Latest Data Shows Cutting Tool Consumption Waning

Sept. 10, 2015
Manufacturers’ demand down 5.9% from June to July, down 5.6% year/year $177.5 million in July Fifth monthly decline in 2015 "Caution is the condition of the month …"
“Analysis of cutting tool consumption is a leading indicator of both upturns and downturns in U.S. manufacturing activity,” according to CMTR sponsors, comparable to the montly purchasing managers’ index of durable goods.

Consumption of cutting tools by U.S. manufacters and machine shops fell to $177.5 million in July, down 5.9% from $188.7 million reported for June, and down 5.6% from the July 2014 total. The result is drawn from the monthly Cutting Tool Market Report (CTMR) compiled by the U.S. Cutting Tool Institute (USCTI) and AMT – The Association For Manufacturing Technology.

Cutting tool consumption is offered as an index to overall manufacturing activity, comparable the monthly purchasing managers’ index of durable goods.

The report presents figures for consumption based on actual totals reported by companies participating in the CTMR program, who represent the majority of the U.S. market for cutting tools.

“Analysis of cutting tool consumption is a leading indicator of both upturns and downturns in U.S. manufacturing activity, as it is a true measure of actual production levels,” according to the report’s sponsors.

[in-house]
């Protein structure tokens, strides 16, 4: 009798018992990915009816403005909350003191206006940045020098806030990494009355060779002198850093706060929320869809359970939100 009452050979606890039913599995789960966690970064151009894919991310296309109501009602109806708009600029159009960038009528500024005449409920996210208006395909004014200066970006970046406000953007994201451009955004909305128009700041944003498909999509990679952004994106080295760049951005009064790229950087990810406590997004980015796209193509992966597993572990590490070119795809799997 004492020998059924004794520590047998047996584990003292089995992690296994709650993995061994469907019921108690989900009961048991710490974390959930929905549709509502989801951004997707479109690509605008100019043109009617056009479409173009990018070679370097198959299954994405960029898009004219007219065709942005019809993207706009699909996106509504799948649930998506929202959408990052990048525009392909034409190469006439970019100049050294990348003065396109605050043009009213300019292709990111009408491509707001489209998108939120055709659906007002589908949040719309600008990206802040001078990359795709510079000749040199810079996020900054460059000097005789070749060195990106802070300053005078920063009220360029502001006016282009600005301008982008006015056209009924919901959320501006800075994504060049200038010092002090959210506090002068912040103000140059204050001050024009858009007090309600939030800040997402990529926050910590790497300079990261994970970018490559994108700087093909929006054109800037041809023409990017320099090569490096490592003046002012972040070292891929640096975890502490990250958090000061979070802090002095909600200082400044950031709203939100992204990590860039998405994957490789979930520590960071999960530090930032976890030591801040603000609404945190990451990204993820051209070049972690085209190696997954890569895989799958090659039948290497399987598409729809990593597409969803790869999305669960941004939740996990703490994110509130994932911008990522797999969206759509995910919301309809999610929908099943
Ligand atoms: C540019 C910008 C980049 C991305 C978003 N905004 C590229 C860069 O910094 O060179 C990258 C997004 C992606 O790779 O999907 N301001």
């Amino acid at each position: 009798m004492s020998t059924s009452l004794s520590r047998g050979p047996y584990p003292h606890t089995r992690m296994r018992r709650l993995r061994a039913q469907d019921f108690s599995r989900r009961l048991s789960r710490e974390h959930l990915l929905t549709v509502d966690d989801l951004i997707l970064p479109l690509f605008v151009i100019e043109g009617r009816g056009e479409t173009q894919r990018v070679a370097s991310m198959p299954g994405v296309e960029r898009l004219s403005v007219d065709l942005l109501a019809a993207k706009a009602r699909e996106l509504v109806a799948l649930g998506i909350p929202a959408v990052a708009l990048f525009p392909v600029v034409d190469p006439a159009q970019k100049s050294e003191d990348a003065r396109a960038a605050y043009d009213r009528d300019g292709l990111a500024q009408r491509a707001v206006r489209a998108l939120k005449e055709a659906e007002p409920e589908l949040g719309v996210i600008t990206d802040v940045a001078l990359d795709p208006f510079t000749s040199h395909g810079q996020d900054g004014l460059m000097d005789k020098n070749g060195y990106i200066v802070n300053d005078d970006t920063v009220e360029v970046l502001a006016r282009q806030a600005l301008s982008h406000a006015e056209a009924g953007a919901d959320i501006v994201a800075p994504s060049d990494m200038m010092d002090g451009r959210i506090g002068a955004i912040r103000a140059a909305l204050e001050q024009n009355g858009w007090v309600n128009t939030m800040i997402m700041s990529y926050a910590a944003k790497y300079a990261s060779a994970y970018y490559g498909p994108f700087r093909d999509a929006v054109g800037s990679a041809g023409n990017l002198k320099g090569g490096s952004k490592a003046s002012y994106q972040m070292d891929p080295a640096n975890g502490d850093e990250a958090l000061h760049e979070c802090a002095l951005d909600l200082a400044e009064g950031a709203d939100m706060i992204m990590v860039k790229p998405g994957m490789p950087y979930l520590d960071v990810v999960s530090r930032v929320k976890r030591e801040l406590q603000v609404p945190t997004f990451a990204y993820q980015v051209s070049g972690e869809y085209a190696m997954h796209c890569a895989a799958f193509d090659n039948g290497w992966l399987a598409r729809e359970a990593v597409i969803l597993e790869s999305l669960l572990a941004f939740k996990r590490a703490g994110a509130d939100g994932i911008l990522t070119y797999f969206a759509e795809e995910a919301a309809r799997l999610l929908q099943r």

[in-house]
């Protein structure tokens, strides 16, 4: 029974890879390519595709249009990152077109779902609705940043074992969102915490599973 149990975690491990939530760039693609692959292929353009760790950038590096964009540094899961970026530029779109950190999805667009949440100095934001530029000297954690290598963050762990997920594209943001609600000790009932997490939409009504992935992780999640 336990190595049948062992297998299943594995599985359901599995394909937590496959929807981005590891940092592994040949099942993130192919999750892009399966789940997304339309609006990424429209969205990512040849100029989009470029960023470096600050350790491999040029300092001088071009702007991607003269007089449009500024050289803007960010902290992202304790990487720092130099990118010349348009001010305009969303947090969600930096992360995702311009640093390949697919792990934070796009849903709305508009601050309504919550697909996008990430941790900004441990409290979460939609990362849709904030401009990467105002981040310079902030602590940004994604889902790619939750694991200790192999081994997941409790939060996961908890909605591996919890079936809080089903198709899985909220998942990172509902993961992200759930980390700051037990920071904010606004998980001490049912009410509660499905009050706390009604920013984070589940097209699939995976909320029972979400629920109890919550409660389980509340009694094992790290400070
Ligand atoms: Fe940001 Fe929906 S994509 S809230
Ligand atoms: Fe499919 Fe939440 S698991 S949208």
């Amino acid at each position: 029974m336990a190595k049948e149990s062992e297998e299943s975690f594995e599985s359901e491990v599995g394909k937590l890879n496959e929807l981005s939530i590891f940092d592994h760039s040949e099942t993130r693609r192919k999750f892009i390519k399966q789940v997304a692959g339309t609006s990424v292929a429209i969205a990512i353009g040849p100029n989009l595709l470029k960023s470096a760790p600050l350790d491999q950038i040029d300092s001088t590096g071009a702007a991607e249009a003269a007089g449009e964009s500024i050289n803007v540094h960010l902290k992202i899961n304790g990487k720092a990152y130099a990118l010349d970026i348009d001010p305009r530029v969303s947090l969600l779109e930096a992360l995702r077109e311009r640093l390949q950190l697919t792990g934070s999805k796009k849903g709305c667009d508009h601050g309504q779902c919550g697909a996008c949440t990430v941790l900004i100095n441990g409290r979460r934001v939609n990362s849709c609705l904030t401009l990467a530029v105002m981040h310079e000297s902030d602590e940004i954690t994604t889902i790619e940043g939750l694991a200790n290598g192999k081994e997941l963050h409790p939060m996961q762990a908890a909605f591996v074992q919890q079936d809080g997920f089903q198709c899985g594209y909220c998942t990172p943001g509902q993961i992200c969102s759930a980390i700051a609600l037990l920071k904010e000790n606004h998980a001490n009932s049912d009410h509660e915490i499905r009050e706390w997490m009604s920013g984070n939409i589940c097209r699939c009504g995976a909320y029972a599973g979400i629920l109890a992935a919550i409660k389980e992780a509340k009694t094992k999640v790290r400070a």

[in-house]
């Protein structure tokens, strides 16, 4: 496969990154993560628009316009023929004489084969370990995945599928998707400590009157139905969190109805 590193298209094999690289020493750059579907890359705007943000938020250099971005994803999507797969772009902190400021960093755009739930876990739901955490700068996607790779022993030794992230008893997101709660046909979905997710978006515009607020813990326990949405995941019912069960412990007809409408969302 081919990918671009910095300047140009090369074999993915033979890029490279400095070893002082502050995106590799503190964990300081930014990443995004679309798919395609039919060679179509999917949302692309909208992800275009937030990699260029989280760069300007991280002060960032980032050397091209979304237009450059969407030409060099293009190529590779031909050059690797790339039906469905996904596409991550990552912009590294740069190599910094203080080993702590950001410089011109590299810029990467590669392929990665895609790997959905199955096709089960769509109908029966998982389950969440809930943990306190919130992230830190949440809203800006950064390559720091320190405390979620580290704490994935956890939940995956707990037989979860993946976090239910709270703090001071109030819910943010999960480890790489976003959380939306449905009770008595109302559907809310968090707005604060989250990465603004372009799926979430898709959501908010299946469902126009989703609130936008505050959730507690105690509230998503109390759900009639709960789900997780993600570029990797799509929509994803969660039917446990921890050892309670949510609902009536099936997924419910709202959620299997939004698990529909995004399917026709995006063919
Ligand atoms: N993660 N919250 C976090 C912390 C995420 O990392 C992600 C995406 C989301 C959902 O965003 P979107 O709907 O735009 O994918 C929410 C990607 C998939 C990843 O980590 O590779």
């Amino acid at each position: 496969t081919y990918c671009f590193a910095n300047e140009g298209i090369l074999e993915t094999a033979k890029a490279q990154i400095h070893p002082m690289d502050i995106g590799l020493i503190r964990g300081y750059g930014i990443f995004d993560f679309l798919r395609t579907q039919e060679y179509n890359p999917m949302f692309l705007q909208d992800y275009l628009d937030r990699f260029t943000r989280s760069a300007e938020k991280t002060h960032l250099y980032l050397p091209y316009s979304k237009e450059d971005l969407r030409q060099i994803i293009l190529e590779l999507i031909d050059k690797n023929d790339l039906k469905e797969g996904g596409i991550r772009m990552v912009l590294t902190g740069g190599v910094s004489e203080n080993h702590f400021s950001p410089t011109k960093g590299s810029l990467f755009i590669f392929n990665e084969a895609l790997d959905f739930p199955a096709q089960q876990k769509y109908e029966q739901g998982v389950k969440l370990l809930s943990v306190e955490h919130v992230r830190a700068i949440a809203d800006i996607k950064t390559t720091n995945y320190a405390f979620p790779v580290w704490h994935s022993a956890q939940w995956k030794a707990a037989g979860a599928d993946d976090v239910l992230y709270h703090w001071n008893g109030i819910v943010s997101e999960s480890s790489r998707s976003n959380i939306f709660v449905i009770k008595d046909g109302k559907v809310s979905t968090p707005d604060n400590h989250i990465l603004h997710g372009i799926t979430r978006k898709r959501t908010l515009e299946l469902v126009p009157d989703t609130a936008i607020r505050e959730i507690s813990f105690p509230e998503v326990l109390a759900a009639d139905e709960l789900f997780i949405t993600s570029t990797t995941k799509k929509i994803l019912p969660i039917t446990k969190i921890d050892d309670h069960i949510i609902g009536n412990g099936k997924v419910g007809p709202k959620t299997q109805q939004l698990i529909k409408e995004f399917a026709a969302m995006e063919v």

The current monthly decline represents the fifth month (out of seven) this year of falling consumption. The more indicative trend is the falling year-over-year consumption total, which reflects broader U.S. manufacturing trends.

“Caution is the condition of the month as we note the flat to declining cutting tool market performance,” according to Brad Lawton, chairman of AMT’s Cutting Tool Product Group. “Changing currency values coupled with low oil prices support these conditions, with an outlook for improvements in the fourth quarter.”  

About the Author

Robert Brooks | Content Director

Robert Brooks has been a business-to-business reporter, writer, editor, and columnist for more than 20 years, specializing in the primary metal and basic manufacturing industries. His work has covered a wide range of topics, including process technology, resource development, material selection, product design, workforce development, and industrial market strategies, among others. Currently, he specializes in subjects related to metal component and product design, development, and manufacturing — including castings, forgings, machined parts, and fabrications.

Brooks is a graduate of Kenyon College (B.A. English, Political Science) and Emory University (M.A. English.)

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